On Friday, 25 June, a task force within the Malaysian government proposed modifications to the laws governing social media. The new amendments would allow Malaysian officials to pursue legal action against users who insult Islam and “promote LGBT lifestyles.” The Sharia law was proposed in response to the increase in social media posts celebrating Pride Month. Posts presenting Lesbian, Gay, Bisexual and Transgender issues came under scrutiny by the Malaysian government and spurred amendments to the Sharia criminal laws. Ahmad Marzuk Shaary, the deputy minister of religious affairs stated that “certain parties uploaded statuses and graphics that insulted Islam on social media in their efforts to promote the LGBT lifestyle.”
The anti-LGBT laws were introduced in Malaysia within the 1936 Penal Code and criminalizes “carnal intercourse against the order of nature,” indicating sodomy and same sex relations. This code holds a penalty of up to twenty years imprisonment and whipping. Further in 1994, the Malaysian government instated a ban on any homosexual, bisexual or transgender within state-controlled media. These laws were enacted under the dual legal system present within Malaysia, which governs Muslim citizens under Islamic criminal and family laws that work alongside civil laws applicable to all citizens. Deputy Minister Marzuk stated that the new laws would allow Malaysian courts to take action against any Muslims who “insult the religion of Islam.” The specific religious laws allow Muslim citizens to be charged in special Islamic courts which tolerate torture, execution and beatings.
Anti-LGBT sentiments present within the state have led to vast human rights violations against Malaysian LGBT people. In 2019, five men were sentenced to jail, caning and fines for attempting gay sex. Many individuals and groups have been prosecuted under the Sharia law which is deeply rooted in political and daily life. Malaysian political officials have often spoken out against LGBT peoples who are deemed in contradiction of Islamic teachings. In 2019, Islamic Affairs Minister Mujahid Rawa stated that the presence of gay community members within the Malaysian Women’s March was a “shocking abuse of democracy” and was intended to “defend practices that are against Islamic teachings.” These sentiments are often felt throughout the two-stream government as religious and civil laws are intertwined. The proposed new laws impact the lives of 60% of Muslims within Malaysia’s population of 32 million. The laws are further intended to enforce censorship against all those “using network facilities, network services or application services” to display any LGBT information or “propaganda.”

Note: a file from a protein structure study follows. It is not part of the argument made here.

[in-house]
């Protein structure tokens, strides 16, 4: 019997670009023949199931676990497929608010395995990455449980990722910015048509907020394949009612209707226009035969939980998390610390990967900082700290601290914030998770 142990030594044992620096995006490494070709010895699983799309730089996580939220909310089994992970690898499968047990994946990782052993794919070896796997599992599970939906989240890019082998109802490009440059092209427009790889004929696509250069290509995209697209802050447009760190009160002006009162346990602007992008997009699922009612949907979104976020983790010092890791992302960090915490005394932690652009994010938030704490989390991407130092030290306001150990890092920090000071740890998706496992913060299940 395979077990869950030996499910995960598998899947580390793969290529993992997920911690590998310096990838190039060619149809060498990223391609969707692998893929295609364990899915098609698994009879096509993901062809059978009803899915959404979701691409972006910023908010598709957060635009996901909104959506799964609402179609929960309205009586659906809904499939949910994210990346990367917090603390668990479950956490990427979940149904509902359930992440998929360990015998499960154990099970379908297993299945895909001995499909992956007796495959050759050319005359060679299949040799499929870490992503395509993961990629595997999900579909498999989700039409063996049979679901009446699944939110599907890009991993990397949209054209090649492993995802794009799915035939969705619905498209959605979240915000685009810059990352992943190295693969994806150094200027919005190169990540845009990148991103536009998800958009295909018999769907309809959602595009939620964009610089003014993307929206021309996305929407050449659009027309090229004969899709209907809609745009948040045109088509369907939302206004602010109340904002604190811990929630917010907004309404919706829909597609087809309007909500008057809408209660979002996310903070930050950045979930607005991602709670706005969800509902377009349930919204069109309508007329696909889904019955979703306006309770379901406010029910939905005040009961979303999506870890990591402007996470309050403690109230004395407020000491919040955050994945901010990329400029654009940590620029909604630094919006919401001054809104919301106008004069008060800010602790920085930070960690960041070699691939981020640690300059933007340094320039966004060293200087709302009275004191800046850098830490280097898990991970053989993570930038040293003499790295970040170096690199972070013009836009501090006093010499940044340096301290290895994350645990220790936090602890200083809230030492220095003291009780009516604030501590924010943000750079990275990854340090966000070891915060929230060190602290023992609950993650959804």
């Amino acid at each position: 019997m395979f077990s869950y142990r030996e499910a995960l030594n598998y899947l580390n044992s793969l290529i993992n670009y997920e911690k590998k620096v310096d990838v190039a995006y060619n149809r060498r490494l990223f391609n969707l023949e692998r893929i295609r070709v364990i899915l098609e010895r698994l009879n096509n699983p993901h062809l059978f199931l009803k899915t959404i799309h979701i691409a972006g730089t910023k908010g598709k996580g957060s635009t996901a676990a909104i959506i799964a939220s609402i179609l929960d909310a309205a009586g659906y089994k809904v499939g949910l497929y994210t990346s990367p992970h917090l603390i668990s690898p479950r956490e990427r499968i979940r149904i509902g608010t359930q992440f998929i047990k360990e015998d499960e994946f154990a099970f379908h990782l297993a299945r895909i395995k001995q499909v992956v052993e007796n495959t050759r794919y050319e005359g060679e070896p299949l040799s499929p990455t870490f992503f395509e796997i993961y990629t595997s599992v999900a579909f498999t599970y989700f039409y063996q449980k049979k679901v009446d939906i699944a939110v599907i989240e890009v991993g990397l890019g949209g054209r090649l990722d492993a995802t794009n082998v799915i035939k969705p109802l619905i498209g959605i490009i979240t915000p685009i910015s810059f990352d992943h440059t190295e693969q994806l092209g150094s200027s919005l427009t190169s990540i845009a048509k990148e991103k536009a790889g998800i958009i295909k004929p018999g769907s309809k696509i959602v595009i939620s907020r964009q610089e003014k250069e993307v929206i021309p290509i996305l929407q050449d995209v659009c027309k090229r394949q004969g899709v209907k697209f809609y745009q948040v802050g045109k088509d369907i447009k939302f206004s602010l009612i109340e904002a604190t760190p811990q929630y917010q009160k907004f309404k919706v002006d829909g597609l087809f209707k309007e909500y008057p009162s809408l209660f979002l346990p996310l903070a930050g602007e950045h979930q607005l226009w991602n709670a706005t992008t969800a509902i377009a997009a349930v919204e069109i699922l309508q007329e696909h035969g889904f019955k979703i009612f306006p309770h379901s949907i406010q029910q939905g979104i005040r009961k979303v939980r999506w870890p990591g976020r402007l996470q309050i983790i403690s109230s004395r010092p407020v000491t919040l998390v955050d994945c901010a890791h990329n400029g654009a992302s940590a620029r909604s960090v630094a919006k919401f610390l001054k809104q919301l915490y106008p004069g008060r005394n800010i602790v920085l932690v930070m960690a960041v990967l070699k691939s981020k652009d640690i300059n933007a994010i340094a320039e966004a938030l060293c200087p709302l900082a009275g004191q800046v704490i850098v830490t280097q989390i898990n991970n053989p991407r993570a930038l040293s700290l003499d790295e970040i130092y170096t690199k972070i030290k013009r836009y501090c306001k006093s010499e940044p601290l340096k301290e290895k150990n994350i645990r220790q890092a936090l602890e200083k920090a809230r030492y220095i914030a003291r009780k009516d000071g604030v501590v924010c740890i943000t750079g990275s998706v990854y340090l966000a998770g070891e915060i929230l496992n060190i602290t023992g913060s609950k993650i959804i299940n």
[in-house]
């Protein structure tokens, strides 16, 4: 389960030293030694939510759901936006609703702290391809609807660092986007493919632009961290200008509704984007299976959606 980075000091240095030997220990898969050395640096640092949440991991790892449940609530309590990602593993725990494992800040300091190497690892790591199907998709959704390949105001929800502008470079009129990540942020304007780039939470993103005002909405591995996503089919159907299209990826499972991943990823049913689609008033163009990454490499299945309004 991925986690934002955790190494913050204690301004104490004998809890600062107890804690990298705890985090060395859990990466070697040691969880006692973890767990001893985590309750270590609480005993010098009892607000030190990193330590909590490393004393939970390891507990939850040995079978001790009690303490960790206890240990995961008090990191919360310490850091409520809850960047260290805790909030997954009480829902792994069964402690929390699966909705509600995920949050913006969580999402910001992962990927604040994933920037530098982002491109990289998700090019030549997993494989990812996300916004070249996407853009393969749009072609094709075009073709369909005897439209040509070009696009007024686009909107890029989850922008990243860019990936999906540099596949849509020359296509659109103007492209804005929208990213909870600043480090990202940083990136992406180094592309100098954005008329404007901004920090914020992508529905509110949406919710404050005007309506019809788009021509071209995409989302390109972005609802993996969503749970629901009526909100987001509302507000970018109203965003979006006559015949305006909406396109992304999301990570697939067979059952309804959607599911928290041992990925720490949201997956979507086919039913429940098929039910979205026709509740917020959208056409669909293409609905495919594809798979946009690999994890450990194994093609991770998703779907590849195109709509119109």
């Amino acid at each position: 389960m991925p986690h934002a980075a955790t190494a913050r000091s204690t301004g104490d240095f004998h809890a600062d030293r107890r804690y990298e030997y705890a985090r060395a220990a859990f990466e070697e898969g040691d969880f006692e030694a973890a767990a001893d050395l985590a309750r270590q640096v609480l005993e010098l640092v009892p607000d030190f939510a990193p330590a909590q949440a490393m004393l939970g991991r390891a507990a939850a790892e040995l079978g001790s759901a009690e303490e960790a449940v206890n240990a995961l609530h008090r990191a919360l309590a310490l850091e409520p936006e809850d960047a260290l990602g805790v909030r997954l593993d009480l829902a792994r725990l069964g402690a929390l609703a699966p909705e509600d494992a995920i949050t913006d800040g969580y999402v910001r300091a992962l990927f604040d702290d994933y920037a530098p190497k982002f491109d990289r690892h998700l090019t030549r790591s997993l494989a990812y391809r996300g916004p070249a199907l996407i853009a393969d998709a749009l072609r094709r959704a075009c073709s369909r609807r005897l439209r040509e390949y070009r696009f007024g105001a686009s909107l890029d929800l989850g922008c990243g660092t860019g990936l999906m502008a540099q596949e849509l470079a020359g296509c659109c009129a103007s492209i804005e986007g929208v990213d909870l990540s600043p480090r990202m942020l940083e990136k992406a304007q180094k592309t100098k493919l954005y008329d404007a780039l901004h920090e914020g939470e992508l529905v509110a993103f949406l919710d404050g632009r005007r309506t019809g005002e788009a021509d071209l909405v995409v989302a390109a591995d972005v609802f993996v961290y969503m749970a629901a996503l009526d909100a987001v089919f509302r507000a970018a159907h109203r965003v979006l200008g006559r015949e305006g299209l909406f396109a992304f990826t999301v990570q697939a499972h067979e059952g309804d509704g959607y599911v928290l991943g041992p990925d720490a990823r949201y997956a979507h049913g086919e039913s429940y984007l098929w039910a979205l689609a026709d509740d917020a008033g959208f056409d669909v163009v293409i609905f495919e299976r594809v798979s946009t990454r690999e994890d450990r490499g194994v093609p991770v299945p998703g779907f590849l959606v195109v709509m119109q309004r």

Many scholars and international agencies are condemning the proposed amendments due to the nature of discrimination and censorship. Mustafa Akyol, a Turkish scholar stated that “[M]uslims does not have the right to oppress the beliefs and behavior of which they approve, including the LGBT community.” Akyol addresses the sentiments often entrenched within the anti-LGBT sentiments of religiously dominated states. The desire to control all aspects of society through the lens of ruling religious doctrine, often determines the outcome of LGBT issues. Akyol advocates for a mere separation of religious belief and public policy. In this way, LGBT people should be able to “live as who they are, and be honest about it” without fear and oppression.
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